The 43rd Annual African-American Day Parade was held this past Sunday in Harlem and I along with several of my well educated, culturally savvy African-American co-workers had no idea there was a parade in honor of African-Americans, or that it had been going on for 43 years.
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While in the morning News One meeting, my fellow staffers embarrassingly raised their eyebrows and scratched their heads about not knowing of the event organizers say is the largest black parade in America. Maybe we’re the only people in the country who were unaware of the parade, but according to the site, about 900,000 people attended last year.
As a bonafide Queens gal, this was the first time I’d ever heard of the parade that’s had Denzel Washington, Spike Lee, Johnnie Cochran and Shirley Chisholm as some of its Grand Marshalls.
The Rev. Al Sharpton and former New York City Mayor, David Dinkins were this year’s Grand Marshall for the parade that started on 111th Street and Adam Clayton Powell Blvd and ended at 136th Street.
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Maybe poor marketing is to blame, or it being a “Harlem thing.” But the more we discussed our ignorance to not having ever heard of the parade, the more we wondered about the lack of “identity” on several fronts as African-Americans and how that could be the blame.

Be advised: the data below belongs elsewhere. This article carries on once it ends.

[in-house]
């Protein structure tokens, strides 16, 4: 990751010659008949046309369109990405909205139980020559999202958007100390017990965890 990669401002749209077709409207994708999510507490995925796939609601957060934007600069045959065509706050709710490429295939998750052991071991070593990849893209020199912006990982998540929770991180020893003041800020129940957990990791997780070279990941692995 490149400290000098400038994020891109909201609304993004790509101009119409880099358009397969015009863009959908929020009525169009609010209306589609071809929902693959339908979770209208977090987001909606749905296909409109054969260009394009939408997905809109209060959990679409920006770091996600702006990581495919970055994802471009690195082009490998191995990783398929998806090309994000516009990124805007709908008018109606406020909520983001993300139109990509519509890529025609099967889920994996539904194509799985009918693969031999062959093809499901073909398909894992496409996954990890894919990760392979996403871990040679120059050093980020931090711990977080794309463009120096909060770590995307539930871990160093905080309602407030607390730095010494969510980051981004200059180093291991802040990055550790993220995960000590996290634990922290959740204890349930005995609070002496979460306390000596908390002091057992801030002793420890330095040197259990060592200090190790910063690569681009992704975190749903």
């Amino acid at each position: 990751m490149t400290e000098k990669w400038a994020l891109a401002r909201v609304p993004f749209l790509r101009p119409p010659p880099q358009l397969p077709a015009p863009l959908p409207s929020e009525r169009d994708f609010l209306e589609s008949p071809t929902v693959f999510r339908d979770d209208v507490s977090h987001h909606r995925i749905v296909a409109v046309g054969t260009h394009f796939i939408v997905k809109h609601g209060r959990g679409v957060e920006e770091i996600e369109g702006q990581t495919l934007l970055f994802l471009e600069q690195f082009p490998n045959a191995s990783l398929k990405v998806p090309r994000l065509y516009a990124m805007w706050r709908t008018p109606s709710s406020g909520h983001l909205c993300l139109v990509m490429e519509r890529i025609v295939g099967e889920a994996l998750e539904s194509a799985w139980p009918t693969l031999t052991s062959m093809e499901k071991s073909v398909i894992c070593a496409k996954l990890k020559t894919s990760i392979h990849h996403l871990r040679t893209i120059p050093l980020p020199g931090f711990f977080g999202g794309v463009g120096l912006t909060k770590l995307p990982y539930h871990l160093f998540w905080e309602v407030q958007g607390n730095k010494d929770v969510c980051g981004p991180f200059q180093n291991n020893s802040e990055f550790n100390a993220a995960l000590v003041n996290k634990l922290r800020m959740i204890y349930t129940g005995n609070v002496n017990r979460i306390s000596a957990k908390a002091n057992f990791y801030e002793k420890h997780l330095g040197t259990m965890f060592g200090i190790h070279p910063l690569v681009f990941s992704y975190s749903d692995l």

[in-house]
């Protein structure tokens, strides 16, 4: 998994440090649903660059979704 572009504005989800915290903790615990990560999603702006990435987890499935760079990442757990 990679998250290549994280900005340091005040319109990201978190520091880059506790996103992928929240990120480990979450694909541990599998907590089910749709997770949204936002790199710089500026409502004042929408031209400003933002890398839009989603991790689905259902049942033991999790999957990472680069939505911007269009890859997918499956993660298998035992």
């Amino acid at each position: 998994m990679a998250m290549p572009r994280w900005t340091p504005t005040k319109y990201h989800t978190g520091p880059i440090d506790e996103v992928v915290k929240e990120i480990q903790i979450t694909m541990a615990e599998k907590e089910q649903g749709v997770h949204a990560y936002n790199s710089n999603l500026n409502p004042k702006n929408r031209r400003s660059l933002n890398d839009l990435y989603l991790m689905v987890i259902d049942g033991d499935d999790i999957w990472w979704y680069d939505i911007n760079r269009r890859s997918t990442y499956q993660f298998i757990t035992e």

Harlem has always been home to the parade. Since it’s founding in 1968 by Livingston Wingate, Conrad S. Peter and other prominent Black leaders, parade organizers wanted African-Americans to come together in a spirit of volunteerism and pride to uplift the black community. But as time progressed, and more financial, education and political opportunities for Blacks opened up, some staffers argued the more opportunity to advance has left the Black identity to fall to the wayside.
As vibrant and exciting as New York City is, it’s also a hodgepodge for every and any cultural background to come, reside and gain their part of the American dream. But while New York’s culture has become everyone’s culture, some believe Black culture in New York isn’t as strong as West Indian culture or Puerto Rican culture, which draws throngs of people every year for their parade and is highly publicized. Or is it?
This parade has been in existence for more than 40 years and we didn’t know about it.But the question is why? It’s not because we’re not “black enough” we represent a healthy and vibrant mix of opinions, ideals, and thoughts.
Maybe us choosing not to know is the reason. I could’ve easily done a Google search for last minute free summer activities to partake in and learned all about it. However, I like my other co-workers were well aware of the season premiere of HBO’s Boardwalk Empire. (Grimaces)
What is it about the African-American identity that isn’t as strong or unifying as other identities, or are we just late to the party? We want to hear from you!